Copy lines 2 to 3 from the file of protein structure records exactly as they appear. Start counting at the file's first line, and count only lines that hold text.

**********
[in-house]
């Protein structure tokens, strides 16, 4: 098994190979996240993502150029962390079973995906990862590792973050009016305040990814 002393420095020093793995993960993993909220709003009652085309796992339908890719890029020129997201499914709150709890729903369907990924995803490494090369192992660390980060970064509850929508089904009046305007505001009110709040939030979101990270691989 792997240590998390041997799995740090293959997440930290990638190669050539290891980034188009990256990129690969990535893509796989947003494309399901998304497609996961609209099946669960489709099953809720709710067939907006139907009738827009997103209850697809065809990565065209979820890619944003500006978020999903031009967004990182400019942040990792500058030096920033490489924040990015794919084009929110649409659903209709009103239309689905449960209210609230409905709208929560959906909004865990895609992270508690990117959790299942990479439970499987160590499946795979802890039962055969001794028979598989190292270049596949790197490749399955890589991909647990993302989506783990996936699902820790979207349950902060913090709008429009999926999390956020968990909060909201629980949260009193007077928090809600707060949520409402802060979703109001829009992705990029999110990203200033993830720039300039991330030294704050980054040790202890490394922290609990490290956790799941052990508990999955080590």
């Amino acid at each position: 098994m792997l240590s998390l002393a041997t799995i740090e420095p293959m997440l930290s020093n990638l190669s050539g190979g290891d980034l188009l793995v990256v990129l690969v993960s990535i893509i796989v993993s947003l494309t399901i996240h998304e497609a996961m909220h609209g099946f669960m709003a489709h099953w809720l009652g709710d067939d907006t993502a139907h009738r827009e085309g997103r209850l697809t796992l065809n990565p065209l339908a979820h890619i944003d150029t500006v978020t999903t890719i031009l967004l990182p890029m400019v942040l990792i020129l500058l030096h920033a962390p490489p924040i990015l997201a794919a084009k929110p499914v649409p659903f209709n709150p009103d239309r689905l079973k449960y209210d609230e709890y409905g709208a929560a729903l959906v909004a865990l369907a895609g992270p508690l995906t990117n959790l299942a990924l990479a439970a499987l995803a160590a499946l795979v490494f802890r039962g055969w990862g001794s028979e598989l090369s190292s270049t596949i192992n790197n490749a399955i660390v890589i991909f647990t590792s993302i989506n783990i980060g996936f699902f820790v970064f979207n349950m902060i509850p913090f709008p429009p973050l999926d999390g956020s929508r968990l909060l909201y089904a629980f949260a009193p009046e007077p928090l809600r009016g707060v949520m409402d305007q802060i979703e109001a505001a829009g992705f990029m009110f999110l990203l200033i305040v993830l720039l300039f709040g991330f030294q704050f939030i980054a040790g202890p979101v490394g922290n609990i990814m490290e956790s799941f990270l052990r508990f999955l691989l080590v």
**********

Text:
């Protein structure tokens, strides 16, 4: 098994190979996240993502150029962390079973995906990862590792973050009016305040990814 002393420095020093793995993960993993909220709003009652085309796992339908890719890029020129997201499914709150709890729903369907990924995803490494090369192992660390980060970064509850929508089904009046305007505001009110709040939030979101990270691989 792997240590998390041997799995740090293959997440930290990638190669050539290891980034188009990256990129690969990535893509796989947003494309399901998304497609996961609209099946669960489709099953809720709710067939907006139907009738827009997103209850697809065809990565065209979820890619944003500006978020999903031009967004990182400019942040990792500058030096920033490489924040990015794919084009929110649409659903209709009103239309689905449960209210609230409905709208929560959906909004865990895609992270508690990117959790299942990479439970499987160590499946795979802890039962055969001794028979598989190292270049596949790197490749399955890589991909647990993302989506783990996936699902820790979207349950902060913090709008429009999926999390956020968990909060909201629980949260009193007077928090809600707060949520409402802060979703109001829009992705990029999110990203200033993830720039300039991330030294704050980054040790202890490394922290609990490290956790799941052990508990999955080590």
């Amino acid at each position: 098994m792997l240590s998390l002393a041997t799995i740090e420095p293959m997440l930290s020093n990638l190669s050539g190979g290891d980034l188009l793995v990256v990129l690969v993960s990535i893509i796989v993993s947003l494309t399901i996240h998304e497609a996961m909220h609209g099946f669960m709003a489709h099953w809720l009652g709710d067939d907006t993502a139907h009738r827009e085309g997103r209850l697809t796992l065809n990565p065209l339908a979820h890619i944003d150029t500006v978020t999903t890719i031009l967004l990182p890029m400019v942040l990792i020129l500058l030096h920033a962390p490489p924040i990015l997201a794919a084009k929110p499914v649409p659903f209709n709150p009103d239309r689905l079973k449960y209210d609230e709890y409905g709208a929560a729903l959906v909004a865990l369907a895609g992270p508690l995906t990117n959790l299942a990924l990479a439970a499987l995803a160590a499946l795979v490494f802890r039962g055969w990862g001794s028979e598989l090369s190292s270049t596949i192992n790197n490749a399955i660390v890589i991909f647990t590792s993302i989506n783990i980060g996936f699902f820790v970064f979207n349950m902060i509850p913090f709008p429009p973050l999926d999390g956020s929508r968990l909060l909201y089904a629980f949260a009193p009046e007077p928090l809600r009016g707060v949520m409402d305007q802060i979703e109001a505001a829009g992705f990029m009110f999110l990203l200033i305040v993830l720039l300039f709040g991330f030294q704050f939030i980054a040790g202890p979101v490394g922290n609990i990814m490290e956790s799941f990270l052990r508990f999955l691989l080590v």